Destinations

How One Florida Destination Plans to Market Itself to Chinese Tourists

May 30, 2014 4:00 pm

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St. Petersburg seeks to carve out a niche somewhere between Miami and Orlando, but the message’s success relies on tour operators in China and local infrastructure to make it stick.

— Samantha Shankman

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Aerial View on Florida Beach near St. Petersburg. Getty Images


Pinellas officials once thought it would take a decade or more to start bringing bus loads of Chinese tourists to the beaches.

Now it might happen this year.

Officials here are working with a veteran Chinese tourism operator in South Florida to start selling vacation packages in China that will showcase the beaches, museums and golf resorts of Pinellas County.

“It’s beginning to happen,” said D.T. Minich, the CEO of the Pinellas tourism agency Visit St. Pete/Clearwater.

Minich made his first trip to China last year to start marketing Pinellas. That nation’s booming middle class is reshaping international tourism. Minich made his second trip to China earlier this month.

Aside from Orlando and Miami, he said Pinellas was the only other local Florida tourism agency to pitch tour operators in Beijing, Guangzhou, Hangzhou and Shanghai.

“We’re the only other destination over there right now,” Minich said.

Minich believes that Pinellas County could position itself as a quieter, more relaxed, more family-friendly Florida destination sandwiched between Miami’s crowded beaches and Orlando’s overflowing theme parks.

It was on his most recent China trip that he met Lili Zheng of Sunny International Travel, a Miami agency that says it’s been booking Florida trips for Chinese tourists since 1998.

Zheng said she brought 11,000 Chinese tourists through Florida in 2011 and 13,600 in 2013. They visited Key West, Miami and Orlando.

She believes she’ll bring 20,000 tourists through Florida this year, and she wants to add Clearwater and St. Petersburg to her Florida packages.

“If they’re Chinese customers, they like the beach,” Zheng said, “and the Florida beaches are more beautiful than China’s beaches.”

Said Minich: “We’re making some big inroads, and Lili is really, really well-respected. We were in four different cities, and everyone knew her.

“When I made my first presentation, she went back to the hotel that night and changed her presentation and said she can sell St. Pete-Clearwater.”

There are more Chinese tourists to sell to than ever before. In 2013, according to China’s government, 97 million of its citizens traveled overseas. That number is expected to climb to 200 million by 2020.

More and more of them are visiting the United States and Florida. The United States saw 1.8 million Chinese visitors in 2013, an increase of 23 percent from the year before. That year, Florida was visited by 266,000 Chinese tourists. That was an increase of 32 percent from the year before — the biggest increase by any nation visiting the sunshine state.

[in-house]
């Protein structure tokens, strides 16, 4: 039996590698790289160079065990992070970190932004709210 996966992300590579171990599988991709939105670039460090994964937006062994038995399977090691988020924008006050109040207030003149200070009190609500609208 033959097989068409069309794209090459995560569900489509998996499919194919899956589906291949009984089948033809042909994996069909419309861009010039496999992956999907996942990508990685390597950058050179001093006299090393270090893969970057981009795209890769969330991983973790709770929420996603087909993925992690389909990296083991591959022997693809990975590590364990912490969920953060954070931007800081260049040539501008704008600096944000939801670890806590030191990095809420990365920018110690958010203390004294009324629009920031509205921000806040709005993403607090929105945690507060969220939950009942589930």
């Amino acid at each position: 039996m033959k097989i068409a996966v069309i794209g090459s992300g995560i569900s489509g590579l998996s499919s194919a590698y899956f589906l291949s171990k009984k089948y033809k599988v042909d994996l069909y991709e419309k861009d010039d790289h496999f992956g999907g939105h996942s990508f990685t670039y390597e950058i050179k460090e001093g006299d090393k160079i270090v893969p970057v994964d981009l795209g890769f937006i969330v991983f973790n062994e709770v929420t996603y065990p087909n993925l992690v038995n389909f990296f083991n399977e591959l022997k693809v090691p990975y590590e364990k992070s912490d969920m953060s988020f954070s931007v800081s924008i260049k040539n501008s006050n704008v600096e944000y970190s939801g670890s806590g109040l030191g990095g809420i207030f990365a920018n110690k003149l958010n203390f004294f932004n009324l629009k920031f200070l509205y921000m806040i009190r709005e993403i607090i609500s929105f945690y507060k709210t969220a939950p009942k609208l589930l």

Zheng visited Pinellas County for the first time last week, checking out hotels like the TradeWinds Island Grand Resort in St. Pete Beach, touring Clearwater Beach and visiting cultural attractions like the Chihuly Collection and the Salvador Dali Museum.

“Miami has a lot of art places, but I think the Chihuly is kind of unique,” Zheng said. “The beach, the sand is very fine and white, that is a little bit different from Miami. And it’s kind of quiet. There’s not as many people compared to South Beach.”

She hopes to start signing contracts with local hotels. In July she’ll return with her tour guides to study Pinellas County more closely, so they’ll be able to add the area to her agency’s vacation packages. She said her agency employs 30 tour guides and nine bus drivers in Florida.

Zheng, who is from Shanghai, was a tour guide herself before deciding to move to Miami and open her own agency in 1998. She said it should take just a few months to market Pinellas beaches to China’s tour operators, and then its tourists. She said that’s how Miami attracted its first Chinese tourists.

“Miami was kind of new, but we promoted it well,” she said. “But for Clearwater and St. Petersburg, it will take time for us to promote it to bring more customers here.”

Florida is already becoming a popular destination for large groups of Chinese families and friends taking a tour together, Zheng said. They come to Florida to escape China’s winters and to visit children attending U.S. colleges. Those tourists often visit during spring and winter break, or during graduation.

Chinese tourists also have a growing appetite for golf, both for instruction and the chance to play on Florida’s courses.

That’s why Pinellas officials reached out to Innisbrook Resort and Golf Club to design some custom packages for vacationing Chinese golfers. The Palm Harbor resort typically caters to groups of about a dozen people or fewer who stay for a few days. But Chinese tourists may travel in groups of more than 20 and stay longer.

“We’ve reached out quite extensively to the international markets in recent years to grow that market segment,” said Patrick Farrell, Innisbrook’s golf leisure and wholesale manager. “We have recognized that this is a growth opportunity for us.”

Jamal Thalji can be reached at thalji@tampabay.com or (813) 226-3404. Follow him on Twitter @jthalji.

(c)2014 the Tampa Bay Times (St. Petersburg, Fla.). Distributed by MCT Information Services.

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